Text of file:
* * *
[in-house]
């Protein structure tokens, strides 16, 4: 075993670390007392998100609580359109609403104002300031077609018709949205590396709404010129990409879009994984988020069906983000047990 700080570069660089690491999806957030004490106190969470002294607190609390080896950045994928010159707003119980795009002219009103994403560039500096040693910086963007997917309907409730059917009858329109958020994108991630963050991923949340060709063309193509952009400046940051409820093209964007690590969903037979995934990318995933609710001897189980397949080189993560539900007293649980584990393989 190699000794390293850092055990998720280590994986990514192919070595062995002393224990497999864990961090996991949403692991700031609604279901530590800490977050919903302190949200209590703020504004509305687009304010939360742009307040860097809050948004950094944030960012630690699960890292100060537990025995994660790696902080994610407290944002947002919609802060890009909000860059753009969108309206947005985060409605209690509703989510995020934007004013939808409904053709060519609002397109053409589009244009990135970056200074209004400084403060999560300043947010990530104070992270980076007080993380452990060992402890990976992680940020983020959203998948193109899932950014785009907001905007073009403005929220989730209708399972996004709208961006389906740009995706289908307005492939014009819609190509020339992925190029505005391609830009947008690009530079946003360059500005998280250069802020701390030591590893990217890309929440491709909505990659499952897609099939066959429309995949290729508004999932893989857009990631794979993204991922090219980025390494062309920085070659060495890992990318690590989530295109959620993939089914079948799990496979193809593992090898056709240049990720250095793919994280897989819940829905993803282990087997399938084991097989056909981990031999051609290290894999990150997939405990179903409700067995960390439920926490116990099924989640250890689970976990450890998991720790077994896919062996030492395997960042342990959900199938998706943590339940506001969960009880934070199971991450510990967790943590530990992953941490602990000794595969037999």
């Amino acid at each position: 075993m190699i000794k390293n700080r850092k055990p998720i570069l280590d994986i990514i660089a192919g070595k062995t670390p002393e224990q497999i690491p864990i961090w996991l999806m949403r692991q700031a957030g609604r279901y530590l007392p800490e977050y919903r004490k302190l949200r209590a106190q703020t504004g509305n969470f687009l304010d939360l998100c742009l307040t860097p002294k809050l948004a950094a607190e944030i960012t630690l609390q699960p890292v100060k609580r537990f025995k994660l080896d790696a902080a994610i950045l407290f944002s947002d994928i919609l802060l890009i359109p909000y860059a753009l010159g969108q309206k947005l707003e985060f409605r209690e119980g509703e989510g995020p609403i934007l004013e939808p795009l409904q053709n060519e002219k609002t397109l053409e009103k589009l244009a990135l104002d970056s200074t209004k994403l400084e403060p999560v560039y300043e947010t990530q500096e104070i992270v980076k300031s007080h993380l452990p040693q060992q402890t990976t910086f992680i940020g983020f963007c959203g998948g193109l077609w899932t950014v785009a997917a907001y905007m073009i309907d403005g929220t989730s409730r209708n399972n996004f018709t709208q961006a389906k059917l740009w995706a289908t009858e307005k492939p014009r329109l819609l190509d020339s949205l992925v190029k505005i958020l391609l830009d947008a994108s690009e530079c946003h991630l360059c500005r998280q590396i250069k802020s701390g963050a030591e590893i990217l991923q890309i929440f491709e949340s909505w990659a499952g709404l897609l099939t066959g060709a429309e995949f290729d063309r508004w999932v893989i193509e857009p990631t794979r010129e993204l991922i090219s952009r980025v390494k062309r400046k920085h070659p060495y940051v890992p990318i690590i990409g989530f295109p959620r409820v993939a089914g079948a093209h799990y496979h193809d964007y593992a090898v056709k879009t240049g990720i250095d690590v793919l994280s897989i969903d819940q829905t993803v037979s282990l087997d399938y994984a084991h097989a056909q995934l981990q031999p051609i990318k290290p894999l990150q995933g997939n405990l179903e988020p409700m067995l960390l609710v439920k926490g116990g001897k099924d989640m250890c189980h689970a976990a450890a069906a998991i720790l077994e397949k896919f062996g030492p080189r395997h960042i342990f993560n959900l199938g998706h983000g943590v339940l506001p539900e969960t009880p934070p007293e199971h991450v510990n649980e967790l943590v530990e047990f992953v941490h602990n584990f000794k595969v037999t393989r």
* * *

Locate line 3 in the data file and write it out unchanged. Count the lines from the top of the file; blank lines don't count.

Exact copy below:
């Amino acid at each position: 075993m190699i000794k390293n700080r850092k055990p998720i570069l280590d994986i990514i660089a192919g070595k062995t670390p002393e224990q497999i690491p864990i961090w996991l999806m949403r692991q700031a957030g609604r279901y530590l007392p800490e977050y919903r004490k302190l949200r209590a106190q703020t504004g509305n969470f687009l304010d939360l998100c742009l307040t860097p002294k809050l948004a950094a607190e944030i960012t630690l609390q699960p890292v100060k609580r537990f025995k994660l080896d790696a902080a994610i950045l407290f944002s947002d994928i919609l802060l890009i359109p909000y860059a753009l010159g969108q309206k947005l707003e985060f409605r209690e119980g509703e989510g995020p609403i934007l004013e939808p795009l409904q053709n060519e002219k609002t397109l053409e009103k589009l244009a990135l104002d970056s200074t209004k994403l400084e403060p999560v560039y300043e947010t990530q500096e104070i992270v980076k300031s007080h993380l452990p040693q060992q402890t990976t910086f992680i940020g983020f963007c959203g998948g193109l077609w899932t950014v785009a997917a907001y905007m073009i309907d403005g929220t989730s409730r209708n399972n996004f018709t709208q961006a389906k059917l740009w995706a289908t009858e307005k492939p014009r329109l819609l190509d020339s949205l992925v190029k505005i958020l391609l830009d947008a994108s690009e530079c946003h991630l360059c500005r998280q590396i250069k802020s701390g963050a030591e590893i990217l991923q890309i929440f491709e949340s909505w990659a499952g709404l897609l099939t066959g060709a429309e995949f290729d063309r508004w999932v893989i193509e857009p990631t794979r010129e993204l991922i090219s952009r980025v390494k062309r400046k920085h070659p060495y940051v890992p990318i690590i990409g989530f295109p959620r409820v993939a089914g079948a093209h799990y496979h193809d964007y593992a090898v056709k879009t240049g990720i250095d690590v793919l994280s897989i969903d819940q829905t993803v037979s282990l087997d399938y994984a084991h097989a056909q995934l981990q031999p051609i990318k290290p894999l990150q995933g997939n405990l179903e988020p409700m067995l960390l609710v439920k926490g116990g001897k099924d989640m250890c189980h689970a976990a450890a069906a998991i720790l077994e397949k896919f062996g030492p080189r395997h960042i342990f993560n959900l199938g998706h983000g943590v339940l506001p539900e969960t009880p934070p007293e199971h991450v510990n649980e967790l943590v530990e047990f992953v941490h602990n584990f000794k595969v037999t393989r």